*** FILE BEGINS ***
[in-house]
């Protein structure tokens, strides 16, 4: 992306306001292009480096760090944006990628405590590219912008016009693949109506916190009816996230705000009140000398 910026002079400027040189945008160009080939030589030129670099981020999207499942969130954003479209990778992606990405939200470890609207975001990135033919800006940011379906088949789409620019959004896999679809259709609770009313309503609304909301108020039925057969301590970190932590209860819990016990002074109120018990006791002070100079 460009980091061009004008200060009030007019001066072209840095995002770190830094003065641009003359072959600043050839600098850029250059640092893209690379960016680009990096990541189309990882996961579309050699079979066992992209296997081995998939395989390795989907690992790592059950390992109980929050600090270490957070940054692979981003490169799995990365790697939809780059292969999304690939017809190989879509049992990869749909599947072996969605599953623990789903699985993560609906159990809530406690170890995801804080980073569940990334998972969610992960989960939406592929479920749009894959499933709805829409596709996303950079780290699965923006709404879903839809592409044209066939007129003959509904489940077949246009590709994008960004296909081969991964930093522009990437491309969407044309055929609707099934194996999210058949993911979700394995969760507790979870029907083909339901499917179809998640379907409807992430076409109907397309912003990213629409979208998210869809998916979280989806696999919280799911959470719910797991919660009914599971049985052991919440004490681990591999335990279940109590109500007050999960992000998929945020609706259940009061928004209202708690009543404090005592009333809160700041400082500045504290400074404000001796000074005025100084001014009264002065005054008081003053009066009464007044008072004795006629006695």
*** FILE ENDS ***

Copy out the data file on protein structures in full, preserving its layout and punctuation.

[in-house]
């Protein structure tokens, strides 16, 4: 992306306001292009480096760090944006990628405590590219912008016009693949109506916190009816996230705000009140000398 910026002079400027040189945008160009080939030589030129670099981020999207499942969130954003479209990778992606990405939200470890609207975001990135033919800006940011379906088949789409620019959004896999679809259709609770009313309503609304909301108020039925057969301590970190932590209860819990016990002074109120018990006791002070100079 460009980091061009004008200060009030007019001066072209840095995002770190830094003065641009003359072959600043050839600098850029250059640092893209690379960016680009990096990541189309990882996961579309050699079979066992992209296997081995998939395989390795989907690992790592059950390992109980929050600090270490957070940054692979981003490169799995990365790697939809780059292969999304690939017809190989879509049992990869749909599947072996969605599953623990789903699985993560609906159990809530406690170890995801804080980073569940990334998972969610992960989960939406592929479920749009894959499933709805829409596709996303950079780290699965923006709404879903839809592409044209066939007129003959509904489940077949246009590709994008960004296909081969991964930093522009990437491309969407044309055929609707099934194996999210058949993911979700394995969760507790979870029907083909339901499917179809998640379907409807992430076409109907397309912003990213629409979208998210869809998916979280989806696999919280799911959470719910797991919660009914599971049985052991919440004490681990591999335990279940109590109500007050999960992000998929945020609706259940009061928004209202708690009543404090005592009333809160700041400082500045504290400074404000001796000074005025100084001014009264002065005054008081003053009066009464007044008072004795006629006695």